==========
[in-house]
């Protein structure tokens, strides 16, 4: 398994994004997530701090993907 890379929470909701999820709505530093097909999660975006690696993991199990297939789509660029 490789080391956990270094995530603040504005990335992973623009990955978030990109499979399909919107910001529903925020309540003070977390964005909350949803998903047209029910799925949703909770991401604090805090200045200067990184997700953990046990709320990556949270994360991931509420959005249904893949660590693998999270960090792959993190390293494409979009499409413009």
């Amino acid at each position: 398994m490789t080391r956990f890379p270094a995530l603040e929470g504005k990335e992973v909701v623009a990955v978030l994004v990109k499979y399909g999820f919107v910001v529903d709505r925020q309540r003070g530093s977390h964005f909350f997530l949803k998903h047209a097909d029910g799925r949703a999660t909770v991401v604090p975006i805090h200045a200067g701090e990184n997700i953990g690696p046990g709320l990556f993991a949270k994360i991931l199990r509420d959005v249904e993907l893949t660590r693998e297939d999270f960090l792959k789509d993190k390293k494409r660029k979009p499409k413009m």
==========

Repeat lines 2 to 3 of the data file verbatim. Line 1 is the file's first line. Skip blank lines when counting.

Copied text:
């Protein structure tokens, strides 16, 4: 398994994004997530701090993907 890379929470909701999820709505530093097909999660975006690696993991199990297939789509660029 490789080391956990270094995530603040504005990335992973623009990955978030990109499979399909919107910001529903925020309540003070977390964005909350949803998903047209029910799925949703909770991401604090805090200045200067990184997700953990046990709320990556949270994360991931509420959005249904893949660590693998999270960090792959993190390293494409979009499409413009």
């Amino acid at each position: 398994m490789t080391r956990f890379p270094a995530l603040e929470g504005k990335e992973v909701v623009a990955v978030l994004v990109k499979y399909g999820f919107v910001v529903d709505r925020q309540r003070g530093s977390h964005f909350f997530l949803k998903h047209a097909d029910g799925r949703a999660t909770v991401v604090p975006i805090h200045a200067g701090e990184n997700i953990g690696p046990g709320l990556f993991a949270k994360i991931l199990r509420d959005v249904e993907l893949t660590r693998e297939d999270f960090l792959k789509d993190k390293k494409r660029k979009p499409k413009m």